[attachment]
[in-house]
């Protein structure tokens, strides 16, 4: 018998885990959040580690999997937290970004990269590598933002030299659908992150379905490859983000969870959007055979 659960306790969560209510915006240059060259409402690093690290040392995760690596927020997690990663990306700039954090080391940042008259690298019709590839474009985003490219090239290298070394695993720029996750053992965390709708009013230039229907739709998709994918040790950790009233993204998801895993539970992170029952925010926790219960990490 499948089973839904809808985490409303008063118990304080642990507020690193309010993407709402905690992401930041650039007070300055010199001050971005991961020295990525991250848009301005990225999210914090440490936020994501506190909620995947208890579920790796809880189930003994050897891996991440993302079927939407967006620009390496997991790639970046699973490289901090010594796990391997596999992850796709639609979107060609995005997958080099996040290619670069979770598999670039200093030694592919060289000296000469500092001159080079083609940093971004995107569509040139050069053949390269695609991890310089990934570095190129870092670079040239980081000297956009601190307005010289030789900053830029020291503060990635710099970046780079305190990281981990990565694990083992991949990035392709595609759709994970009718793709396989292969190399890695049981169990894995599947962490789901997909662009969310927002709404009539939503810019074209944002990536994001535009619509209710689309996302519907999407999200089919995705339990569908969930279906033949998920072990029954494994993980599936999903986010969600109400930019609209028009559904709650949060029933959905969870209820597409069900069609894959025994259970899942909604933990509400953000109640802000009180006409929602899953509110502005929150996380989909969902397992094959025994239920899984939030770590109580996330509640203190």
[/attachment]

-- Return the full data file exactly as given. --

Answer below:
[in-house]
């Protein structure tokens, strides 16, 4: 018998885990959040580690999997937290970004990269590598933002030299659908992150379905490859983000969870959007055979 659960306790969560209510915006240059060259409402690093690290040392995760690596927020997690990663990306700039954090080391940042008259690298019709590839474009985003490219090239290298070394695993720029996750053992965390709708009013230039229907739709998709994918040790950790009233993204998801895993539970992170029952925010926790219960990490 499948089973839904809808985490409303008063118990304080642990507020690193309010993407709402905690992401930041650039007070300055010199001050971005991961020295990525991250848009301005990225999210914090440490936020994501506190909620995947208890579920790796809880189930003994050897891996991440993302079927939407967006620009390496997991790639970046699973490289901090010594796990391997596999992850796709639609979107060609995005997958080099996040290619670069979770598999670039200093030694592919060289000296000469500092001159080079083609940093971004995107569509040139050069053949390269695609991890310089990934570095190129870092670079040239980081000297956009601190307005010289030789900053830029020291503060990635710099970046780079305190990281981990990565694990083992991949990035392709595609759709994970009718793709396989292969190399890695049981169990894995599947962490789901997909662009969310927002709404009539939503810019074209944002990536994001535009619509209710689309996302519907999407999200089919995705339990569908969930279906033949998920072990029954494994993980599936999903986010969600109400930019609209028009559904709650949060029933959905969870209820597409069900069609894959025994259970899942909604933990509400953000109640802000009180006409929602899953509110502005929150996380989909969902397992094959025994239920899984939030770590109580996330509640203190």